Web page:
Magazine article Clinical Psychiatry News

Learning Genetic Risk for AD: Not So Distressing?

Magazine article Clinical Psychiatry News

Learning Genetic Risk for AD: Not So Distressing?

Article excerpt

AT AAIC 2013

BOSTON--Cognitively normal adults who learn that they are at high risk for developing Alzheimer's disease do not, as some clinicians fear, spiral downward into depression, anxiety, or distress, investigators reported at the Alzheimer's Association International Conference 2013.

An analysis of data from three randomized trials testing the effects of genetic testing disclosure found that that cognitively normal adults who learned that they were homozygous for the high-risk apolipoprotein E epsilon-4 allele (APOE epsilon-4) had a spike in test-specific distress score until about 6 months after learning the results but returned to levels similar to those of heterozygous carriers, reported Dr. Jason Karlawish, professor of medicine at the University of Pennsylvania, Philadelphia, and his colleagues.

However, both homozygous and heterozygous APOE epsilon-4 carriers had more test-specific distress than did carriers of other APOE alleles, noted coauthor Leo B. Waterston of Harvard Medical School, Boston.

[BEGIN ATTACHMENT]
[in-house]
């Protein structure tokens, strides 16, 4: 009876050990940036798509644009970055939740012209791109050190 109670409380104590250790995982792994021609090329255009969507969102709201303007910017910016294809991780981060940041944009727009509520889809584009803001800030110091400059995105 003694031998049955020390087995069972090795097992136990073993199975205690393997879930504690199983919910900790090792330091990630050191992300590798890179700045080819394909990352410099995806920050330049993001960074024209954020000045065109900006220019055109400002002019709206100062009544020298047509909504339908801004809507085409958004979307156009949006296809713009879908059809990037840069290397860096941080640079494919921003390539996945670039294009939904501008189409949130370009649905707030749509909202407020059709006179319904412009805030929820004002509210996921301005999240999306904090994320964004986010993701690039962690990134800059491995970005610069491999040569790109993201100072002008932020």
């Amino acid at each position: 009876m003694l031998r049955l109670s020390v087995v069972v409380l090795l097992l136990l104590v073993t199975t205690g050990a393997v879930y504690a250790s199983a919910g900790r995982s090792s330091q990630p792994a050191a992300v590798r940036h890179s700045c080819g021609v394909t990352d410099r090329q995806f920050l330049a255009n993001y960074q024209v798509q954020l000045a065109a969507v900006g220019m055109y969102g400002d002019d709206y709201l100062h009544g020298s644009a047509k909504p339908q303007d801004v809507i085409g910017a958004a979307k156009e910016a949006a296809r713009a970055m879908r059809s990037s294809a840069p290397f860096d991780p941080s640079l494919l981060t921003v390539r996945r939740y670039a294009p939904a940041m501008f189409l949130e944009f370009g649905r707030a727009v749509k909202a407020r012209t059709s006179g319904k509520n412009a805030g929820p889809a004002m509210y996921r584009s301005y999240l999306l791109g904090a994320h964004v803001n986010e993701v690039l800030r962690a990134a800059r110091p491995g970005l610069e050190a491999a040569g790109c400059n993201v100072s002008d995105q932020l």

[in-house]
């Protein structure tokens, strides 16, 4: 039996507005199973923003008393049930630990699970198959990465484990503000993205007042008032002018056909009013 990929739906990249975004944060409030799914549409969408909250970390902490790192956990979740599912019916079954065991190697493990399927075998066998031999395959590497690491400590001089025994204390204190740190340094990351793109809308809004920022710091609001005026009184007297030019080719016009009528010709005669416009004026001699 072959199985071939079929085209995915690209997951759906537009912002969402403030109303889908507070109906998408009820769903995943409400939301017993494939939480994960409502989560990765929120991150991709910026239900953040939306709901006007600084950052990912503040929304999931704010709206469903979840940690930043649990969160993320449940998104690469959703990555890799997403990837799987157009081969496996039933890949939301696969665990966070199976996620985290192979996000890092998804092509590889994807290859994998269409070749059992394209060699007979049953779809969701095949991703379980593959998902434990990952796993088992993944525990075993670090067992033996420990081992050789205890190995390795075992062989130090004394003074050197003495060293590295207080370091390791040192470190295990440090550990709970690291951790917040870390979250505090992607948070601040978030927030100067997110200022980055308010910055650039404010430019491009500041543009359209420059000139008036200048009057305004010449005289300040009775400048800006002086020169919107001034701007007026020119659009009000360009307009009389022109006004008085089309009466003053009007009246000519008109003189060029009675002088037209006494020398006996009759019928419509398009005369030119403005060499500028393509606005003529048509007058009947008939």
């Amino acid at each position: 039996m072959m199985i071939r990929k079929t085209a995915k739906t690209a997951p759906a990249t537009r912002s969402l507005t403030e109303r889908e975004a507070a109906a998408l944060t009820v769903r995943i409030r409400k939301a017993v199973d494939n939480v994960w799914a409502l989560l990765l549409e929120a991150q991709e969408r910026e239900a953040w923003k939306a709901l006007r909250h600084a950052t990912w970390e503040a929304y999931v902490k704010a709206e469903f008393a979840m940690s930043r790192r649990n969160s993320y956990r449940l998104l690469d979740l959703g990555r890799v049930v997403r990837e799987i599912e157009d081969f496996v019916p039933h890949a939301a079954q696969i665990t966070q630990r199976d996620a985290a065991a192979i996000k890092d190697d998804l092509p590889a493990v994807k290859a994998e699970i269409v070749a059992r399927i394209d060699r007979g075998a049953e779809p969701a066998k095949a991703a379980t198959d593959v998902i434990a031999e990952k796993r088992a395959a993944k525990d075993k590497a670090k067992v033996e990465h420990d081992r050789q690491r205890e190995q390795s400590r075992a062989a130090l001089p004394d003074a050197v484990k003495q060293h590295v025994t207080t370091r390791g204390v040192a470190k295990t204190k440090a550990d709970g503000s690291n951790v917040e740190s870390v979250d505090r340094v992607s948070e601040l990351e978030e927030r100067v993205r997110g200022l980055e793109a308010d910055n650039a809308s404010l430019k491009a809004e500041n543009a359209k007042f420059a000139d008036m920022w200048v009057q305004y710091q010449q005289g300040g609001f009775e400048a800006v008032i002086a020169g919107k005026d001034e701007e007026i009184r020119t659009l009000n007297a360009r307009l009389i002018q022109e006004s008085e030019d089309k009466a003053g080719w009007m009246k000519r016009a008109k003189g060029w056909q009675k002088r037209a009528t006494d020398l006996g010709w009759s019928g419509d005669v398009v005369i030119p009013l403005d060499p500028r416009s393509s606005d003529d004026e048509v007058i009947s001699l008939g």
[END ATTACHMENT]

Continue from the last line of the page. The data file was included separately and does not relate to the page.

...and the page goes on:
"While there is no question that learning that you're at higher risk causes some test-specific distress, this further validates that there is no long-term, sustained psychological distress," Dr. Karlawish said in an interview. People who learned that they were at high risk for developing Alzheimer's disease (AD) were significantly more like to adopt putative AD risk-reducing behaviors, such as dietary changes, exercise, and medication or vitamin supplementation. …

Search by... Author
Show... All Results Primary Sources Peer-reviewed

Oops!

An unknown error has occurred. Please click the button below to reload the page. If the problem persists, please try again in a little while.